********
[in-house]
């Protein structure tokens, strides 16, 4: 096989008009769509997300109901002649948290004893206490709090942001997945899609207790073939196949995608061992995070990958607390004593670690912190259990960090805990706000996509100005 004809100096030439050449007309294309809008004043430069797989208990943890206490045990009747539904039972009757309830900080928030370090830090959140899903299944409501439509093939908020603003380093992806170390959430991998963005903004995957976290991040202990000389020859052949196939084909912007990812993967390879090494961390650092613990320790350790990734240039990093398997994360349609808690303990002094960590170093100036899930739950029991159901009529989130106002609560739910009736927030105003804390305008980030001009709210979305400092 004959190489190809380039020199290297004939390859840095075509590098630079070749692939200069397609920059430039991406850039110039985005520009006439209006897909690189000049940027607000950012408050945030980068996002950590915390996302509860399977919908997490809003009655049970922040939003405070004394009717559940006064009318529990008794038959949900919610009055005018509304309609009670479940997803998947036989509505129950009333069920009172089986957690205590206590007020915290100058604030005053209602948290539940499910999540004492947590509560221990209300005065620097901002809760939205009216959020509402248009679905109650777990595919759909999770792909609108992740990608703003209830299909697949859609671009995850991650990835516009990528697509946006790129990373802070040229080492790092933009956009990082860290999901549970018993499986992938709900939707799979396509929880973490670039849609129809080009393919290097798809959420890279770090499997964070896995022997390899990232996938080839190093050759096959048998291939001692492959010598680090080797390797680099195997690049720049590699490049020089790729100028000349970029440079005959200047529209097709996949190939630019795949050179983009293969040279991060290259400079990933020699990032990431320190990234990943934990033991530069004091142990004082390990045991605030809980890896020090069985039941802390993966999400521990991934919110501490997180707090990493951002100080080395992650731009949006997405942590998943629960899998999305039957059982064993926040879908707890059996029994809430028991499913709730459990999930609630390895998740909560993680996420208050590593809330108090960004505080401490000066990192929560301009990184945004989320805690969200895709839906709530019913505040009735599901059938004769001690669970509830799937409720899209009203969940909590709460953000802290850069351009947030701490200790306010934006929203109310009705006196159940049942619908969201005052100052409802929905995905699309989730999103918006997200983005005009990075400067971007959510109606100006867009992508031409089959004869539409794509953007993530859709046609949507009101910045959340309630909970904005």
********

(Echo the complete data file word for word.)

[in-house]
């Protein structure tokens, strides 16, 4: 096989008009769509997300109901002649948290004893206490709090942001997945899609207790073939196949995608061992995070990958607390004593670690912190259990960090805990706000996509100005 004809100096030439050449007309294309809008004043430069797989208990943890206490045990009747539904039972009757309830900080928030370090830090959140899903299944409501439509093939908020603003380093992806170390959430991998963005903004995957976290991040202990000389020859052949196939084909912007990812993967390879090494961390650092613990320790350790990734240039990093398997994360349609808690303990002094960590170093100036899930739950029991159901009529989130106002609560739910009736927030105003804390305008980030001009709210979305400092 004959190489190809380039020199290297004939390859840095075509590098630079070749692939200069397609920059430039991406850039110039985005520009006439209006897909690189000049940027607000950012408050945030980068996002950590915390996302509860399977919908997490809003009655049970922040939003405070004394009717559940006064009318529990008794038959949900919610009055005018509304309609009670479940997803998947036989509505129950009333069920009172089986957690205590206590007020915290100058604030005053209602948290539940499910999540004492947590509560221990209300005065620097901002809760939205009216959020509402248009679905109650777990595919759909999770792909609108992740990608703003209830299909697949859609671009995850991650990835516009990528697509946006790129990373802070040229080492790092933009956009990082860290999901549970018993499986992938709900939707799979396509929880973490670039849609129809080009393919290097798809959420890279770090499997964070896995022997390899990232996938080839190093050759096959048998291939001692492959010598680090080797390797680099195997690049720049590699490049020089790729100028000349970029440079005959200047529209097709996949190939630019795949050179983009293969040279991060290259400079990933020699990032990431320190990234990943934990033991530069004091142990004082390990045991605030809980890896020090069985039941802390993966999400521990991934919110501490997180707090990493951002100080080395992650731009949006997405942590998943629960899998999305039957059982064993926040879908707890059996029994809430028991499913709730459990999930609630390895998740909560993680996420208050590593809330108090960004505080401490000066990192929560301009990184945004989320805690969200895709839906709530019913505040009735599901059938004769001690669970509830799937409720899209009203969940909590709460953000802290850069351009947030701490200790306010934006929203109310009705006196159940049942619908969201005052100052409802929905995905699309989730999103918006997200983005005009990075400067971007959510109606100006867009992508031409089959004869539409794509953007993530859709046609949507009101910045959340309630909970904005």